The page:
This is the second in a three-part series about the author’s recent trip to Brazil. In the first installment, Berger described the midsized city of Campo Grande in the state of Matto Grosso Do Sul, and visited the remote swampland of the pantanal. As we pick up the narrative this week, he is full of grilled meat from a barbecue, or churrasco, and driving south from Campo Grande to famous Igauçu Falls, on the Argentine border.Long before I had read of the pantanal, back in earliest childhood from National Geographics and books of marvels, I had learned of Igauçu Falls. It was our trip’s only other official goal and it lay a long day’s drive toward the south. By day it had to be, for we were told the danger of assault on the highway was so great that even truckers were afraid to drive it after dusk, and vans like ours – sometimes driven by citizens of Campo Grande en route to duty-free shops over the Paraguayan border – had engendered a race of thieves. Truckers themselves remained our own menace, and given our late start after the churrasco, our only option for the night was the unpromising town of Dourados. We were unable to locate a hotel, asked and asked again, and at last were routed out the far side of town and caught sight of our goal, a building vast and curving like a slice of the Wall of China, with huge letters on the roof proclaiming Dourados Park Hotel. The reason it was hard to spot was that the sign and the vast pile beneath it were wholly dark except for light leaking from the front entrance.We parked and ventured in. A cavernous lobby trailed into darkness, but at the near end blared a TV and a couple of young people staffed a lighted front desk. Yes, they were open and had rooms. While Clifford signed in, the young man unloaded our car and piled the luggage in the tiny elevator, invited me in too, closed the door and disappeared. I waited, cornered by our bags in the dark, then in a wave of claustrophobia I burst out. The boy reappeared, motioned me back in, and I hoped not to catch his severe cold as we rose with excruciating deliberation and stepped out on the third floor, which the others reached more comfortably by a flight of stairs. We converged in its lobby, in whose dim expanse huddled a cluster of vinyl sofas the hue of skin-colored Band-Aids. The boy carried my bag into the room, ducked into the bathroom, emerged with a glass of water, poured it into the back of the minibar refrigerator, plugged it in and instructed me to report if it didn’t make ice. He vanished into the hall and came back staggering under an enormous TV, which he heaved onto a stand, plugged in, then adjusted until he had focused its black and white. I thanked him, switching it off.We hadn’t planned to leave the safety of our hotel on that perilous stretch, but there was no food in the hotel and we needed sustenance to accompany the cold beers we more seriously needed, so we ate in town and returned to find the evening dark but still young. Maru and Clifford continued to their room while I, on a whim, paused at the second floor to explore the hotel. The second-story lobby had no furniture, unlit corridors curved in either direction, and I started down one in the dark. A glow from outside the windows on one side of the hallways showed me where they continued, but because of the bend it was impossible to see the end in either direction. I tried a door. With a cinematic creak it gave onto a heap of mattresses and stored furniture. I tried other doors. Some were locked; some led to empty rooms. Here we were, off the road to be safe, and I was exposing myself to foul play with every dark corridor, every knob that gave. Why? I plumbed the rest of the corridors. At the last room of one of them, light shone from under the door. It may only have been where some employee lived, but the touch was perfect and I beat a noiseless retreat.Exhausting the second floor, I climbed to my own. As I started down one hall, there was a sudden blinding light, which detonated just as I reached it, then went dark when I was several doors past. I retraced my steps to see if it could be. Yes, in this dark hotel whose door numbers indicated it contained 150 rooms, there was one bare bulb that went on and off by electric eye. The first door of another corridor led to a cement room with a ladder to the roof. I climbed up and was out in the night.The building beneath me was a curving pier over fields, sprinkled with the houses of the town’s outskirts, distant streetlights and remote barking. I prowled to each extreme, looked down at a large round pool and was cautious not to decapitate myself with the wires that held up the large letters that said Dourados Park Hotel. I stood still and tried to get a grip on this place. The huge institutional darkness, the utilities that didn’t work, the vinyl like dead skin were how I imagined Russia under Stalin. What sustained it? Did they pack the rooms with the odd phrenology convention? It occurred to me that if Kubrick had set “The Shining” here instead of the quite respectable Stanley Hotel in Estes Park, he might have come up with something scary. I retired to my room to watch the Olympics in black and white, then compared notes with my travelmates in the morning. Maru thought she had heard a strange mooing from the next room and speculated that the hotel was haunted by a phantom cow. Commented Clifford, it looked like the owner of the Bates Motel had moved to Brazil.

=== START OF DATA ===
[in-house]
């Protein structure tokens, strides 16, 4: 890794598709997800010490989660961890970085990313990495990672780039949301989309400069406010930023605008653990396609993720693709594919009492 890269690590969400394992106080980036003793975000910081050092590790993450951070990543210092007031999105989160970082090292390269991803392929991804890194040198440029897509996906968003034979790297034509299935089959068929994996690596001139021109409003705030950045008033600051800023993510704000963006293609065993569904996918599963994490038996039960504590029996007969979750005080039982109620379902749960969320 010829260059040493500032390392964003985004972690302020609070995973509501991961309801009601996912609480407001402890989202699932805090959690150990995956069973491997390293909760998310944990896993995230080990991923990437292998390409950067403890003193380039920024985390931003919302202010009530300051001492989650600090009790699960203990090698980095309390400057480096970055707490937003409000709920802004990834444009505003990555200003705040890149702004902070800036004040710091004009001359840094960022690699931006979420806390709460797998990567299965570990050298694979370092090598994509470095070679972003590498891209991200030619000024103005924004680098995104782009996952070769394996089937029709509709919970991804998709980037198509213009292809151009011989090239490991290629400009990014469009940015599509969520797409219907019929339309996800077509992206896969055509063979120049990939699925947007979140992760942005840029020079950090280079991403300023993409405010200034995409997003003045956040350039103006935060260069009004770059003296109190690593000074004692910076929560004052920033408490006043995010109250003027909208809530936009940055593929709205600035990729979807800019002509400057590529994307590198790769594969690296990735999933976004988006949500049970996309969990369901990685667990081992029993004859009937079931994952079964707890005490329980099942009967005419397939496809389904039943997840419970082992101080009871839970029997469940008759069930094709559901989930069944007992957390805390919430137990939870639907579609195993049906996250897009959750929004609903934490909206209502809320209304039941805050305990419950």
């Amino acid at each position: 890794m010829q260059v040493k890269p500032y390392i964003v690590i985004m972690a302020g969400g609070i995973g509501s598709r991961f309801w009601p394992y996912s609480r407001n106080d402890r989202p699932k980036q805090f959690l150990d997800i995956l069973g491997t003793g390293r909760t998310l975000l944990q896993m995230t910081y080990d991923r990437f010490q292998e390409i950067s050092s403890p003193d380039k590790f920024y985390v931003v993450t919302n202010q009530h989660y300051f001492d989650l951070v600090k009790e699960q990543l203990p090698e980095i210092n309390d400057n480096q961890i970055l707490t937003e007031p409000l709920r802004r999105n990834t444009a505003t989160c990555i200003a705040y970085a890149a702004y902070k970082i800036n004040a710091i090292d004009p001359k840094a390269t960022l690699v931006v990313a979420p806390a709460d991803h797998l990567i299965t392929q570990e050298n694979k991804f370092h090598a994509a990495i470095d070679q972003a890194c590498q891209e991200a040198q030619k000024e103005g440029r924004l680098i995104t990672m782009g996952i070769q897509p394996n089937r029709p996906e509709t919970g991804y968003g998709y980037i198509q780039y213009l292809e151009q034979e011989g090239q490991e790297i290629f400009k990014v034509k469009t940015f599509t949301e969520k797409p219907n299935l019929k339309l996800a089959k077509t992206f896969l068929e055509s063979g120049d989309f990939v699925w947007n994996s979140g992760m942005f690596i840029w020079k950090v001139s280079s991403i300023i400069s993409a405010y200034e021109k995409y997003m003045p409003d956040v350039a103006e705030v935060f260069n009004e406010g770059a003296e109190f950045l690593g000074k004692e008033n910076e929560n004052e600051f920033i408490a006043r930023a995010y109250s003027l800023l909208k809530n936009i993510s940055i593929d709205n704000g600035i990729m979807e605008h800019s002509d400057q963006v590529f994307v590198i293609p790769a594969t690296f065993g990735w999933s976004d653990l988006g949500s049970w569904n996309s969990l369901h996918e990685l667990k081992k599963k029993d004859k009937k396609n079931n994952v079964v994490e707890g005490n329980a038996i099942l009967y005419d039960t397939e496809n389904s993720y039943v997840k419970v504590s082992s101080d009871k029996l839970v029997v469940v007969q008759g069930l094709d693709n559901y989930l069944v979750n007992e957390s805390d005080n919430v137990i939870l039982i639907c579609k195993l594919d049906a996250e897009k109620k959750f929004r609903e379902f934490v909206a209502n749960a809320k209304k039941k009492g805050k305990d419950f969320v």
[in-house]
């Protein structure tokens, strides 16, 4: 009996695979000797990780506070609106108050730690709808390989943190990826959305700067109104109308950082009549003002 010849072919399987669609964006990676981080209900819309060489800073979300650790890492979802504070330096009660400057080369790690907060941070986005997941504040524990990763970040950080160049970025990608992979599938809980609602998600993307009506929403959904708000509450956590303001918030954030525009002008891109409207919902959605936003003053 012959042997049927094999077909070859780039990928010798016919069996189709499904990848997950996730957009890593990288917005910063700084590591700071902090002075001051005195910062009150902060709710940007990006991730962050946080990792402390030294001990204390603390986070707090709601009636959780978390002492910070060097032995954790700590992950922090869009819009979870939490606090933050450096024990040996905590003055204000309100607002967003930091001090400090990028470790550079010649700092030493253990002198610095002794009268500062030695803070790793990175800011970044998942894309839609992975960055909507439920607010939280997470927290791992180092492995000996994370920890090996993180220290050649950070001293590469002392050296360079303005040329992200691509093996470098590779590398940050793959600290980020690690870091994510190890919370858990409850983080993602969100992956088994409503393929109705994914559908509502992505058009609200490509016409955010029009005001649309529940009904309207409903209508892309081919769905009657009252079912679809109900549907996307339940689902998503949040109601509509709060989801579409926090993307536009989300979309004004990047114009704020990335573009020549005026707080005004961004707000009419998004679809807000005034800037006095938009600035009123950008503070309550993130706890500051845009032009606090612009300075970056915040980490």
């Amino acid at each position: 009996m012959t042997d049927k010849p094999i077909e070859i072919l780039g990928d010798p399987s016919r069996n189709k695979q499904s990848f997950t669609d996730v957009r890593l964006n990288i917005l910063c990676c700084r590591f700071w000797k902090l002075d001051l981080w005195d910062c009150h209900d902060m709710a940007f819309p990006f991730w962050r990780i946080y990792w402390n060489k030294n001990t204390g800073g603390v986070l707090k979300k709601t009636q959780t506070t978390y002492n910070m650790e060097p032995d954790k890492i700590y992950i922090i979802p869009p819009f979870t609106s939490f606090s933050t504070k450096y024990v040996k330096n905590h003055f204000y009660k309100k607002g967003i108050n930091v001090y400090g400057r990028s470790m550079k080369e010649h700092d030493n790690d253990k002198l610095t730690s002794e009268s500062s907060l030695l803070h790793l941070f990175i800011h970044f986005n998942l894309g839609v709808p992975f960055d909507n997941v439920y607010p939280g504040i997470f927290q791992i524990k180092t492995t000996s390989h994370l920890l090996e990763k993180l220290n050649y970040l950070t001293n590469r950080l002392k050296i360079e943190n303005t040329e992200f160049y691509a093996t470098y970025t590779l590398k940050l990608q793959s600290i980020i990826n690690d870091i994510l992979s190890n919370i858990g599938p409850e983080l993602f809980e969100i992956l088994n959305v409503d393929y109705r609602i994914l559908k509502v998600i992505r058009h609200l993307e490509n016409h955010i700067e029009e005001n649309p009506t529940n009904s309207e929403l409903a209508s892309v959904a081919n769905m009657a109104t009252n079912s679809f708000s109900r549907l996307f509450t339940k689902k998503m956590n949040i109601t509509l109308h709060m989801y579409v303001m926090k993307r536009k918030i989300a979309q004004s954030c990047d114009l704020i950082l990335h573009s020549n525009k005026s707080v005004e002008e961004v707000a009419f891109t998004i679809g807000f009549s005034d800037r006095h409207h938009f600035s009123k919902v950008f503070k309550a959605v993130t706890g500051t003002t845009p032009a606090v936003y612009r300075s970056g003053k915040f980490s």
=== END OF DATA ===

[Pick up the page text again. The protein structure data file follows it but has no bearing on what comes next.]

We learned that the hotel had been built 20 years back in the expectation that it would fill with tourists, but none ever came. Why would they? There was nothing here. There was only the reservation of the Caiguá, and back when the hotel was built, the government tried to generate a little income by having the natives do dances for the public. The government gave the dancers a pittance and kept most of the money for itself. The Caiguá, seeing they were being exploited, torched the ceremonial center and the government retaliated by declaring the reserve off-limits to anyone from out of state. This information came from our guide to the reserve.As we checked out of the Dourados Park, Maru explained to the boy with the cold that she was interested in shamanism and wanted to talk to the Caiguá. He made a phone call, then told us to go to the Dourados cultural center and ask for Joe.Joe turned out to be a Guaraní, an award-winning sculptor who served as an all-purpose cultural liaison for the town. Maru stressed that our interest was not touristic; we would take no cameras, we would not intrude. She was pursuing a degree in psychology, was learning hypnosis, and was particularly interested in distinguishing between physical and psychosomatic illness. Did the Caiguá have shamans, and if so, how did they diagnose? They had curanderos, traditional healers, and Joe would lead us to them, though visits by out-of-staters were officially prohibited. He climbed into our van and directed us past the sign denying our entry to this “area indigena” that inhabitants called la reserva, the rez.We turned off the pavement, onto a narrow and pitted red dirt road past houses that were barely huts, roofed with corrugated metal and palm thatch. Cars were few, outnumbered by small carts with burros. There were fields of wheat and bean, and some vegetable gardens, but trees were few and much open land lay fallow. The people seemed fallow as well, isolated groups of them mostly standing around. After several kilometers the road dipped to a pond and suddenly we were overtaken by a large official car. It was the tribal police, five of them, smooth-faced and taciturn. I stared over the wheel at the pond and we held our tongues while Joe explained that we were citizens of Mato Grosso do Sul. The motley look of the populace made such baldface feasible and the police didn’t question it, but we would have to turn back. “They’re just trying to be important,” said Joe, and soon after we reversed course he had me turn onto a side road, then into a drive. I parked under a shade tree amid assorted thatched buildings.We were approached by a 40-ish woman in T-shirt and pedal pushers, nearly toothless, accompanied by a younger, undernourished man in running shorts. Both wore bead necklaces. They were mother and son and were curanderos, as was the husband and father, away at the moment. We stood in the sun while Maru explained that her grandmother in Puebla, Mexico, had been a curandera; she was the only descendant who took an interest in such things. The son invited us into a long quadrangular building, two slanting sides of palm thatch that swept to an apex 4 meters above the ground.The large cool interior smelled agreeably of its clay floor. Three crosses of different sizes, hung with strands of beads, stood in a row, paralleled by a kind of clothes rack with 10 different gowns. Mother and son took turns answering as Maru inquired about their practice. They dressed in white garments cut like bathrobes and tied with belts, and began by touching the patient and speaking invocations. They sat the patient on a stool in front of them, placed a crown of feathers on the patient’s head and began to chant, shaking maracas. Once the patient was prepared, they performed the diagnosis by placing their hands on the location of the problem or pain. If it felt hot, the ailment was physical; if not, it was of the spirit – a more respectable category than our corresponding psychosomatic. The man had heard of hypnosis, his mother hadn’t, and they didn’t practice it. They made disruptive motions with the crosses around the patient to break up the enveloping ill. They finished by placing herbs to the side of the eyes, and gave the patient more herbs and tea to take home. It was the patient who decided what to pay, in money, food or useful objects.When they finished the explanation and we returned outside, Joe produced a camera and asked if he could take our pictures. I had to laugh: We had made a sensitive fuss about not taking cameras, not insulting the Caiguá by acting like tourists, and here was our Guaraní guide acting like a tourist. The woman draped each of us with a necklace of the sort they were wearing, and Maru gave her a packet of mandioca flour she had been planning to take back to La Paz.The necklaces made us look like hippies but we got happily back into the car and drove more back roads. Another tribal patrol car sped toward us. This time, I thought, we would be given our orders to leave, but it roared past, paying us no mind. Joe directed us into another drive where we spotted a similar great A-frame of thatch, this one in need of repair. There was a curandero couple in soiled clothes, the woman in black Lycra cycling pants, the man in dress trousers several sizes too large and tied with a cord. A succession of handsome children joined us in the sacred building, paid their respects and took off. The couple gave variant answers to Maru’s questions, and Maru asked about the attitude of reserva churches toward their practice. The Catholic Church tolerated it but there were few Catholics left. The rez was saturated with evangelical sects, all competing – what Fleming called “evangelical claim-jumping.” The fundamentalists found shamanism sinful and wanted to wipe it out. Both curandero families had been practicing medicine for generations but the future of their tradition was uncertain.